I sent the team my FTDNA Deep Clade SNP results which was done back in 2008, which is obviously outdated today but felt it was important for them to see what FTDNA had to say on the matter back in 2008 when I got tested.

I have my doubts they will find any South Asian H1a* men with the 425 = 0 null marker mutation, but if anyone stands a chance to find it in the South Asian populations they do! I have no doubts all their Romany H1a samples will carry this null mutation, but on the rare chance that they are able to identify this null mutation in the South Asian population would be very exciting if they were able to identify any South Asian population carrying this null mutation because they would clearly be the direct link to the Romany.

What end conclusions they will come up with I can't guess, but they now know to be looking for this specific marker in both populations thanks to my work. I hope to work closely with Dr. Thangaraj and the team and hope our combined effort finds new clues.

Re: Brandnew Study Reveals the Indian origins of the Roma

PostPosted: Sun Dec 09, 2012 9:10 pm
by marcantonio
Donald Locke wrote:One of the associates contacted from that study me telling me that they found my independent study most interesting and they will start testing for marker 425 in both their South Asian and Romany samples. That is pretty exciting I think, that because of my independent study they are going to start testing for this specific marker in both populatons and once that is complete I am certain a new paper will be written based off of my work.

Here is exactly what I was told by the associate of that study.

" Unfortunately, we have not tested marker 425 either in any of our South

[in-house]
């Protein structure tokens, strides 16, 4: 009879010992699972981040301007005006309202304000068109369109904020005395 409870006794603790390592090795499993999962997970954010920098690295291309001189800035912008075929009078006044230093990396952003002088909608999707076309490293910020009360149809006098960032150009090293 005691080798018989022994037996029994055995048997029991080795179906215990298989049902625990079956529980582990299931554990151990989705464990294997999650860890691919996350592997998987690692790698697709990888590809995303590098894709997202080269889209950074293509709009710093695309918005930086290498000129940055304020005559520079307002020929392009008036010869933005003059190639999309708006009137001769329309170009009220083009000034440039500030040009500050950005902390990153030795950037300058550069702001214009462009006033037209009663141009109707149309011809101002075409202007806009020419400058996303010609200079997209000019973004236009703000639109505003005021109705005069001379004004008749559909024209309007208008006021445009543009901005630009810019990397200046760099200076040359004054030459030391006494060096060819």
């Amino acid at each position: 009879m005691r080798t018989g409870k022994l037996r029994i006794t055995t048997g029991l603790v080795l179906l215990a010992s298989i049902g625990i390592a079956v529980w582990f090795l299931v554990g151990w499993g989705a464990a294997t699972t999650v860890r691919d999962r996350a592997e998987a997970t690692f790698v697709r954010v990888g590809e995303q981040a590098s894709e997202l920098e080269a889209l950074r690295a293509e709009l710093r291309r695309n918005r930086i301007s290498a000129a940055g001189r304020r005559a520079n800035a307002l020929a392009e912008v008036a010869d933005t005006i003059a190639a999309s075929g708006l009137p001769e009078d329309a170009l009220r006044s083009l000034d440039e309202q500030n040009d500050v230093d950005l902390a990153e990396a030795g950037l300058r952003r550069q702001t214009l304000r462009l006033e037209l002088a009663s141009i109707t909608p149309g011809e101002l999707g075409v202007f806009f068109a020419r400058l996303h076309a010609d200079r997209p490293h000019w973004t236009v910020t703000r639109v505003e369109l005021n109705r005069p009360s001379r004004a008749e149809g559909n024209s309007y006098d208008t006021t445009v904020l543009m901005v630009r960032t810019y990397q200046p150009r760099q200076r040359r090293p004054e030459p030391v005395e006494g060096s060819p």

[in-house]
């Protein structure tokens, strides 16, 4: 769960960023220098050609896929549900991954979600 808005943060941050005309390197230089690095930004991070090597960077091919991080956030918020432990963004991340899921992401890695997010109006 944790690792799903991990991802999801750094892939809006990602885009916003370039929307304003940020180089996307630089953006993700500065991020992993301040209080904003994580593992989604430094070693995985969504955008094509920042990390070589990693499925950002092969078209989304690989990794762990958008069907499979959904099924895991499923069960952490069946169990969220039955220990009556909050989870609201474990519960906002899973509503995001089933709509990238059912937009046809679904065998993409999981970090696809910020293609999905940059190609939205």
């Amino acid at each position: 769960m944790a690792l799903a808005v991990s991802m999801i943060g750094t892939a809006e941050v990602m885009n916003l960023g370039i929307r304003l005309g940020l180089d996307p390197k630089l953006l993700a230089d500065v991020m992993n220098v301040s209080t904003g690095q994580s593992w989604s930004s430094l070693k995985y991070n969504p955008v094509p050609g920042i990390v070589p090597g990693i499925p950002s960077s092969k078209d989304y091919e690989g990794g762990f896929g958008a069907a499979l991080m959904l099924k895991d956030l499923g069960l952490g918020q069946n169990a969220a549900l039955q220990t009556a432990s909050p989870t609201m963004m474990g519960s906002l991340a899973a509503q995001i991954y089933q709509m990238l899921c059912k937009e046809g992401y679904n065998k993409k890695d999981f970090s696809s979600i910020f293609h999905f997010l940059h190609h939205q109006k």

Asian samples or Romani samples. However, it would be very interesting
to type it in some of the closest representatives groups. We'll do that
and inform you about the development.

Moreover, we are sequencing some of the Y chromosomes of Roma H1a1a-M82
to find out the downstream SNP to narrow down the phylogeny."

That to me is double good news! The team is going to start testing for marker 425 and are digging deeper in to the downstream SNP on the Romany H1a1a.
I sent the team my FTDNA Deep Clade SNP results which was done back in 2008, which is obviously outdated today but felt it was important for them to see what FTDNA had to say on the matter back in 2008 when I got tested.

I have my doubts they will find any South Asian H1a* men with the 425 = 0 null marker mutation, but if anyone stands a chance to find it in the South Asian populations they do! I have no doubts all their Romany H1a samples will carry this null mutation, but on the rare chance that they are able to identify this null mutation in the South Asian population would be very exciting if they were able to identify any South Asian population carrying this null mutation because they would clearly be the direct link to the Romany.

What end conclusions they will come up with I can't guess, but they now know to be looking for this specific marker in both populations thanks to my work. I hope to work closely with Dr. Thangaraj and the team and hope our combined effort finds new clues.


Good for your research project, Donald, and very good for Romani DNA research in general! :)

Re: Brandnew Study Reveals the Indian origins of the Roma

PostPosted: Wed Dec 12, 2012 2:15 am
by Donald Locke
I am VERY excited right now! I just got word from the researchers in India that if they can confirm my research and that research leads in to a new genetic study on the Romany, that I will be named as a coauthor of that study!

I very much look forward to seeing what their team can find out and I really hope it leads to some new clues and new conclusions of Romany origins.